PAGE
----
It's never really quite clear for whom this book was written. Much of the writing (or at least its translation) reads like excerpts from an elementary school primer. Instead of proper transitional devices, sentences repeatedly begin with "So." "So now the war of the gods is over." "And so they sail on, the fleet much reduced." "So then: Athena and Hermes help the boy with the feat he must accomplish." One-dimensional answers follow condescending questions: "How does Prometheus do it? The way it is routinely done in Greek sacrifice." "Who is Helen? She is herself the fruit of the gods' intrusions into the human world." "What does the ingenious captain do? He has got himself some beeswax." Why does Vernant write like this? I haven't a clue.

Although Vernant came up with the idea for this book when he told Greek myths as bedtime stories to his grandson, this book can't possibly be intended for children or even adolescents: these skeletal stories would enchant no one, and there isn't enough background for those unfamiliar with Greek myths to make any sense of what remains.
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4 of 5 people found the following review helpful By A Customer on July 10, 2003
Format: Hardcover
What the previous reviewer seems to have misunderstood is Vernant's point: that this is a book of stories to be told to one's children. Thus, a dialogue naturally begins when the child asks a question like "who is that?" Vernant presupposes only one thing: that the adult who is reading the story will fill in the details regarding the Greek myths as he or she wishes, or is asked questions about. He presupposes that the adult is already familiar with the myths, and is introducing them for the first time to his or her child. A parent obviously cannot read Bulfinch's Mythology to a child, it would be ludicrous, and so Vernant has produced a book that can be read to children for the first time, and one which relies on the parent's knowledge to fill in whatever elements that he or she desires to, or is asked to say more about. In short, it is a book for children that presupposes that the adult knows his or her Greek mythology. There is quite simply no other book for children that introduces them to the world of Greek mythology. That it presumes that the parent reading it knows more than the child does and also more than what is in the book should not come as a shock. What Vernant accomplishes here for the first time is to give children their first access to what are otherwise very complicated stories, and to let us fill in the gaps as they come up.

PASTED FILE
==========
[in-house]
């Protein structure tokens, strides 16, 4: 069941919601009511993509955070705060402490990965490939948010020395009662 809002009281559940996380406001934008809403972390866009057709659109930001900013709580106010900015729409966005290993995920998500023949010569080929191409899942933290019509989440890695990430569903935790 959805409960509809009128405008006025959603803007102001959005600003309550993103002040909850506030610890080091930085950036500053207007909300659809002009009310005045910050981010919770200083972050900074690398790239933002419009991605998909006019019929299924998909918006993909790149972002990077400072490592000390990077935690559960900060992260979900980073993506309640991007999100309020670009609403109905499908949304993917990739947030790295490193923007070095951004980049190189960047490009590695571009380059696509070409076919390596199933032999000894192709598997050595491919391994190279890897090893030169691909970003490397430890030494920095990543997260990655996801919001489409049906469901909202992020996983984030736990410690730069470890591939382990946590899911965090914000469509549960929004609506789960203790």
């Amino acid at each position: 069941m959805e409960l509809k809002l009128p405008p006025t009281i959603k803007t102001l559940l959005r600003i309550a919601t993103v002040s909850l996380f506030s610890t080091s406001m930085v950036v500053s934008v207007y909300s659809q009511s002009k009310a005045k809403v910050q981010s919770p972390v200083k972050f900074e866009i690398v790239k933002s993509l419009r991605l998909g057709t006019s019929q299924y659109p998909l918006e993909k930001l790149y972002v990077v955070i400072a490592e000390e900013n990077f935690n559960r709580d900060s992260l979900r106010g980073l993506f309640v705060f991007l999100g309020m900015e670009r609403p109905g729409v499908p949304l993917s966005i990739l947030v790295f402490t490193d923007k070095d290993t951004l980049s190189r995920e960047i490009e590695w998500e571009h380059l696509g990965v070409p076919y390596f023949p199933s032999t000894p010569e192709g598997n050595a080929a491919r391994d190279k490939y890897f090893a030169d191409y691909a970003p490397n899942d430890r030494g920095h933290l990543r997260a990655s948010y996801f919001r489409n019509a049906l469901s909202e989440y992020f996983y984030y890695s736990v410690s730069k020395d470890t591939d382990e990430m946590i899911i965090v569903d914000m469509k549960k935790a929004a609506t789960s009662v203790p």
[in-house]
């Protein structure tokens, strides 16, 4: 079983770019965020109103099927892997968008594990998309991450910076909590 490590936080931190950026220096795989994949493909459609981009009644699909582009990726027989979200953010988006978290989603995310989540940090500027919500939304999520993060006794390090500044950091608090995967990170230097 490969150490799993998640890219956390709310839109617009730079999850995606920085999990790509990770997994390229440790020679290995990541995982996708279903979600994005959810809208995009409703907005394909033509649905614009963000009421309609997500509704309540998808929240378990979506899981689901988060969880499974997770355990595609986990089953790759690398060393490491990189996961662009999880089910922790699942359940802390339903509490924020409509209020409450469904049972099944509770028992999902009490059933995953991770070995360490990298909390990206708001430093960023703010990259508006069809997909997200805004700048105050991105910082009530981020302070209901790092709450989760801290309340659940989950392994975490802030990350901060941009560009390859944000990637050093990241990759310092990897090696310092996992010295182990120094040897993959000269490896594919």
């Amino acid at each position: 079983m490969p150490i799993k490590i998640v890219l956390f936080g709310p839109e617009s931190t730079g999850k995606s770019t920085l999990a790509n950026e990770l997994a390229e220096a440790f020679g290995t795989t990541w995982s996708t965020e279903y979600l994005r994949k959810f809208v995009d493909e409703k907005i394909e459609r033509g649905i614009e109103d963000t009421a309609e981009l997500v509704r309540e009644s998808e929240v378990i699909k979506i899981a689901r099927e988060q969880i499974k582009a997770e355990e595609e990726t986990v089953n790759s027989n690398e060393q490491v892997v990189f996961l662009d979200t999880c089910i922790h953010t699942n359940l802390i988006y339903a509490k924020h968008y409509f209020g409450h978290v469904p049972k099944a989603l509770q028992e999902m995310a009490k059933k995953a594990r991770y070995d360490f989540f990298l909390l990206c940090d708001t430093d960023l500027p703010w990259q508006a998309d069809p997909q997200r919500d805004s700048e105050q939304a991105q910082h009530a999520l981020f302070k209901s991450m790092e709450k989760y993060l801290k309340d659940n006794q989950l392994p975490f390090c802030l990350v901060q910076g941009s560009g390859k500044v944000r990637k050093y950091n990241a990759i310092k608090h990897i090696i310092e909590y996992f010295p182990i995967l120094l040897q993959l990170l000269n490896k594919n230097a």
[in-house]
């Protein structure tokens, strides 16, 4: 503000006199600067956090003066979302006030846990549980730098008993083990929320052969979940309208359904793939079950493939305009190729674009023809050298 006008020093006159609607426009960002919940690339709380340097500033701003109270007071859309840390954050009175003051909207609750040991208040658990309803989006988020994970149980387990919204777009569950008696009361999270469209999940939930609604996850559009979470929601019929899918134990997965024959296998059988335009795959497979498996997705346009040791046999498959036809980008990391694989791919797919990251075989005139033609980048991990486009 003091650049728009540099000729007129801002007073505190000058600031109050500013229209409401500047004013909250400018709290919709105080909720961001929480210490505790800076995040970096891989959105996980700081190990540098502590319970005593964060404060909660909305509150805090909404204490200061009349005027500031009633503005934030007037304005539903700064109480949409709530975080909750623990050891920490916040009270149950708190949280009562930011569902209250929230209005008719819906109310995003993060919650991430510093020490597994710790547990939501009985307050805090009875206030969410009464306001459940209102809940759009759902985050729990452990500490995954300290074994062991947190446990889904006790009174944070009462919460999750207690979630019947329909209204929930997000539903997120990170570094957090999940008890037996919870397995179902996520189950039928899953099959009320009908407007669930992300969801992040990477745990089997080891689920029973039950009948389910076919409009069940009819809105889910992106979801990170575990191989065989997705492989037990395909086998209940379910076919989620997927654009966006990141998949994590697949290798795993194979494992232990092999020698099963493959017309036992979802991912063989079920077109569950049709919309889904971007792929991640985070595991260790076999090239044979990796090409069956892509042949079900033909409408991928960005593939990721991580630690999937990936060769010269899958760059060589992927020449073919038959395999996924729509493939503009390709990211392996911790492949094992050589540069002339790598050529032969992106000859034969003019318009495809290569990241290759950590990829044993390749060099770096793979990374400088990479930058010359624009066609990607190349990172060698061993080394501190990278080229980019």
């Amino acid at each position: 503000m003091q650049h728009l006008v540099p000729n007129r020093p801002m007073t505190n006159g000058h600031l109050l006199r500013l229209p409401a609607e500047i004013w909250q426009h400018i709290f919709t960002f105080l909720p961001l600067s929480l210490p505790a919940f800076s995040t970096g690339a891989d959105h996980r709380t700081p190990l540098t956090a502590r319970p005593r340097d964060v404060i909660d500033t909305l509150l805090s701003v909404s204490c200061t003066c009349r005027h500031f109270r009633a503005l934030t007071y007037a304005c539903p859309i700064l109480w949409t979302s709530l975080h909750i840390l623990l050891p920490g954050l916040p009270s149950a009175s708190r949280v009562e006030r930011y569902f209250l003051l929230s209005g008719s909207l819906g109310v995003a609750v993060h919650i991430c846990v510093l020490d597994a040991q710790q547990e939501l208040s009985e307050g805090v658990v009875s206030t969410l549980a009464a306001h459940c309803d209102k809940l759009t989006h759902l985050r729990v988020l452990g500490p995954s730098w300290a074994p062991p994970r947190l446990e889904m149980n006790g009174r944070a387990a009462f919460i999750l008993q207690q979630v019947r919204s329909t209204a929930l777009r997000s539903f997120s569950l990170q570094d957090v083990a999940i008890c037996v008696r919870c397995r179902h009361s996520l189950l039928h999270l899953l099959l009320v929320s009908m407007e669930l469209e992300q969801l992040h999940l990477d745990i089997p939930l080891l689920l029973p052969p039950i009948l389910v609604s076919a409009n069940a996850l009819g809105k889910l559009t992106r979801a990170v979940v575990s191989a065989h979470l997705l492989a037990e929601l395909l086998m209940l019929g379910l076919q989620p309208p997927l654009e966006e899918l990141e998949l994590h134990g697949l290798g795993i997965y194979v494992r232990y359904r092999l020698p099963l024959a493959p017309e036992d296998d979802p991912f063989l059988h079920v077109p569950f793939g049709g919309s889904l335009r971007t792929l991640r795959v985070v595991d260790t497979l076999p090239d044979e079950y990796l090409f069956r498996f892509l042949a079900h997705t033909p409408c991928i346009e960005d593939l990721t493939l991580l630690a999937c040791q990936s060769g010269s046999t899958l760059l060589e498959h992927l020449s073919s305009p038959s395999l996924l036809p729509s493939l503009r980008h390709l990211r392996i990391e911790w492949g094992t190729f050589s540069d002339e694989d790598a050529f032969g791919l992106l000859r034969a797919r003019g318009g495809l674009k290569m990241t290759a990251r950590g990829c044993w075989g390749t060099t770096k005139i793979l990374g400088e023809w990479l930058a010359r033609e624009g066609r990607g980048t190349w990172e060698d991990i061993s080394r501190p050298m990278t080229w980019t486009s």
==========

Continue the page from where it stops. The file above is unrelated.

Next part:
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Format: Paperback Verified Purchase
Vernant is a leading classical / art scholar, and has written an accessible book that reflects the latest scholarship on Greek mythology, cultic practice and how Greek society used/believed in these myths, and what they say about Greek social and political structure and threats of the time. It was one of only two assigned readings in a Greek Archaic Art course I'm auditing at Vassar College. To me, it is a worthy replacement for the old Edith Hamilton summaries of Greek gods, goddesses, etc. I think you'll enjoy how it tells stories rather than defines lists of deities, monsters, Titans, mortals.